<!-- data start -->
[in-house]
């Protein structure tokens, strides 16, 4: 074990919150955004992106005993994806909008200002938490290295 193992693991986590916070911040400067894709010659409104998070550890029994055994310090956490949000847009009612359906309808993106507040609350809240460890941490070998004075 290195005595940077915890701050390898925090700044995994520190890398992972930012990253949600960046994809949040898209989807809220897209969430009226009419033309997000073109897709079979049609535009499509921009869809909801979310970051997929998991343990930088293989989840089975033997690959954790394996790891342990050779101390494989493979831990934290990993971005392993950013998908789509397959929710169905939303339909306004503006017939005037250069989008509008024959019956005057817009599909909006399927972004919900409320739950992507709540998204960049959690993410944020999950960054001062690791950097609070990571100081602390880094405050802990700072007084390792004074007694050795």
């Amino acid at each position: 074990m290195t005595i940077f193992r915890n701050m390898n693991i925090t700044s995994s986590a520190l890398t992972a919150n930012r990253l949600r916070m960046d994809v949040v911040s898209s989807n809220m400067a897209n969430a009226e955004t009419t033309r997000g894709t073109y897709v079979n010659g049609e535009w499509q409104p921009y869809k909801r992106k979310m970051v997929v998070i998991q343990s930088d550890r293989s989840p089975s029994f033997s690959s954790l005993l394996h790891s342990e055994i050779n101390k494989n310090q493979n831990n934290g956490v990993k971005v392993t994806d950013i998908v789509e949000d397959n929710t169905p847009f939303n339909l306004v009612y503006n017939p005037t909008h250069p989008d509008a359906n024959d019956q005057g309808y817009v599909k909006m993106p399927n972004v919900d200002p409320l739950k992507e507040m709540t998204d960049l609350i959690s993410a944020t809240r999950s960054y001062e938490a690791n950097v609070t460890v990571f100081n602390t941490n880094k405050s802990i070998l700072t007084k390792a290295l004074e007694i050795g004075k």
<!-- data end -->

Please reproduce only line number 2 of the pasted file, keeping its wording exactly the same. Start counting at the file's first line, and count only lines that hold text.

């Protein structure tokens, strides 16, 4: 074990919150955004992106005993994806909008200002938490290295 193992693991986590916070911040400067894709010659409104998070550890029994055994310090956490949000847009009612359906309808993106507040609350809240460890941490070998004075 290195005595940077915890701050390898925090700044995994520190890398992972930012990253949600960046994809949040898209989807809220897209969430009226009419033309997000073109897709079979049609535009499509921009869809909801979310970051997929998991343990930088293989989840089975033997690959954790394996790891342990050779101390494989493979831990934290990993971005392993950013998908789509397959929710169905939303339909306004503006017939005037250069989008509008024959019956005057817009599909909006399927972004919900409320739950992507709540998204960049959690993410944020999950960054001062690791950097609070990571100081602390880094405050802990700072007084390792004074007694050795």